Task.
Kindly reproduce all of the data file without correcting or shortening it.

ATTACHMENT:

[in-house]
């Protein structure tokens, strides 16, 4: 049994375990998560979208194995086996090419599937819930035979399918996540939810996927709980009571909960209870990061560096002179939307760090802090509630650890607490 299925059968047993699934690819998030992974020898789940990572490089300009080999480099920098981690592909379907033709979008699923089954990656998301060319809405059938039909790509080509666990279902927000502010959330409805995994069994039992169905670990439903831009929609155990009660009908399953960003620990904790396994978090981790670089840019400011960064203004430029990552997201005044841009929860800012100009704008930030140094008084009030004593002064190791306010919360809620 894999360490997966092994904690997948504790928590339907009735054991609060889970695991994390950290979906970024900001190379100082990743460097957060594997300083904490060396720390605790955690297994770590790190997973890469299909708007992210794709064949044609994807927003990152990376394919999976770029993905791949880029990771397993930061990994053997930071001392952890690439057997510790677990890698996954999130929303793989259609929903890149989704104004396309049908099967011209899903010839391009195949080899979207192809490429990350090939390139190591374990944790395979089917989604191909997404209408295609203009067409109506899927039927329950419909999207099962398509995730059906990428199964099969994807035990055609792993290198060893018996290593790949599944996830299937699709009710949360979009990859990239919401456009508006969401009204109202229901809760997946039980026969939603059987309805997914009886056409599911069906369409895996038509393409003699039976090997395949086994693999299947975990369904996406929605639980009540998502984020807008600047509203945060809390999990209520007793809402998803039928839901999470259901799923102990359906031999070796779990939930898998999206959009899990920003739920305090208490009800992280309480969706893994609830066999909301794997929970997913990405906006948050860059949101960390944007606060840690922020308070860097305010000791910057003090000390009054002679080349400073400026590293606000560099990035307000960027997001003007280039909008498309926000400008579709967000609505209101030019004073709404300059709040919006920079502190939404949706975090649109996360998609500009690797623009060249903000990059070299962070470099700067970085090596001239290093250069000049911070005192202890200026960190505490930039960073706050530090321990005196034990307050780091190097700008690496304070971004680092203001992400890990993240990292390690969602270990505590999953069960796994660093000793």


[in-house]
């Protein structure tokens, strides 16, 4: 049994375990998560979208194995086996090419599937819930035979399918996540939810996927709980009571909960209870990061560096002179939307760090802090509630650890607490 299925059968047993699934690819998030992974020898789940990572490089300009080999480099920098981690592909379907033709979008699923089954990656998301060319809405059938039909790509080509666990279902927000502010959330409805995994069994039992169905670990439903831009929609155990009660009908399953960003620990904790396994978090981790670089840019400011960064203004430029990552997201005044841009929860800012100009704008930030140094008084009030004593002064190791306010919360809620 894999360490997966092994904690997948504790928590339907009735054991609060889970695991994390950290979906970024900001190379100082990743460097957060594997300083904490060396720390605790955690297994770590790190997973890469299909708007992210794709064949044609994807927003990152990376394919999976770029993905791949880029990771397993930061990994053997930071001392952890690439057997510790677990890698996954999130929303793989259609929903890149989704104004396309049908099967011209899903010839391009195949080899979207192809490429990350090939390139190591374990944790395979089917989604191909997404209408295609203009067409109506899927039927329950419909999207099962398509995730059906990428199964099969994807035990055609792993290198060893018996290593790949599944996830299937699709009710949360979009990859990239919401456009508006969401009204109202229901809760997946039980026969939603059987309805997914009886056409599911069906369409895996038509393409003699039976090997395949086994693999299947975990369904996406929605639980009540998502984020807008600047509203945060809390999990209520007793809402998803039928839901999470259901799923102990359906031999070796779990939930898998999206959009899990920003739920305090208490009800992280309480969706893994609830066999909301794997929970997913990405906006948050860059949101960390944007606060840690922020308070860097305010000791910057003090000390009054002679080349400073400026590293606000560099990035307000960027997001003007280039909008498309926000400008579709967000609505209101030019004073709404300059709040919006920079502190939404949706975090649109996360998609500009690797623009060249903000990059070299962070470099700067970085090596001239290093250069000049911070005192202890200026960190505490930039960073706050530090321990005196034990307050780091190097700008690496304070971004680092203001992400890990993240990292390690969602270990505590999953069960796994660093000793």